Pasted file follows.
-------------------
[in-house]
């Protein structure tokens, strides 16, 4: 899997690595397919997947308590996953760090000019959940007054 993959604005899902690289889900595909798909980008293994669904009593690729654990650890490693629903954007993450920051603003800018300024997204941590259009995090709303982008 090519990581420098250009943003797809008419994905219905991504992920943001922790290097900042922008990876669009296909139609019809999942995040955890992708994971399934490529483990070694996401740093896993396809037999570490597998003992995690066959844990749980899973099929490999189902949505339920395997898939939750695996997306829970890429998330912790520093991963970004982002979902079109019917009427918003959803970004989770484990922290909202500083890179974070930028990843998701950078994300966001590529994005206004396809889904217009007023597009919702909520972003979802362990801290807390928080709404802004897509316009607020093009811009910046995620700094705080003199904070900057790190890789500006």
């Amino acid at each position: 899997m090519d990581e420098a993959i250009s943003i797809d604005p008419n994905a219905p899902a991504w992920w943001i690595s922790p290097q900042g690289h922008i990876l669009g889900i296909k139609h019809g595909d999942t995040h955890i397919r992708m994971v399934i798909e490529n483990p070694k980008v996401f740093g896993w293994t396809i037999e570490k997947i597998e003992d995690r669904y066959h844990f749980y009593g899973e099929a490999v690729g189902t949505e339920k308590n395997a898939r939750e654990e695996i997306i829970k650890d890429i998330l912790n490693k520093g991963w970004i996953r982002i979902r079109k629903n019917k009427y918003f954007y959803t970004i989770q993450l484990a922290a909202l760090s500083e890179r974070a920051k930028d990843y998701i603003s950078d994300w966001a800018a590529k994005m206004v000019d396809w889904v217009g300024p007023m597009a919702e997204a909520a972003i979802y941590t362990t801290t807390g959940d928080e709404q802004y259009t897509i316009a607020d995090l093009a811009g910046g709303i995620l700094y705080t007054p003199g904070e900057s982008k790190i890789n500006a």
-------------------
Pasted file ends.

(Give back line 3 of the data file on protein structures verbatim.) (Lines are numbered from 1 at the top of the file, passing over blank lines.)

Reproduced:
């Amino acid at each position: 899997m090519d990581e420098a993959i250009s943003i797809d604005p008419n994905a219905p899902a991504w992920w943001i690595s922790p290097q900042g690289h922008i990876l669009g889900i296909k139609h019809g595909d999942t995040h955890i397919r992708m994971v399934i798909e490529n483990p070694k980008v996401f740093g896993w293994t396809i037999e570490k997947i597998e003992d995690r669904y066959h844990f749980y009593g899973e099929a490999v690729g189902t949505e339920k308590n395997a898939r939750e654990e695996i997306i829970k650890d890429i998330l912790n490693k520093g991963w970004i996953r982002i979902r079109k629903n019917k009427y918003f954007y959803t970004i989770q993450l484990a922290a909202l760090s500083e890179r974070a920051k930028d990843y998701i603003s950078d994300w966001a800018a590529k994005m206004v000019d396809w889904v217009g300024p007023m597009a919702e997204a909520a972003i979802y941590t362990t801290t807390g959940d928080e709404q802004y259009t897509i316009a607020d995090l093009a811009g910046g709303i995620l700094y705080t007054p003199g904070e900057s982008k790190i890789n500006a």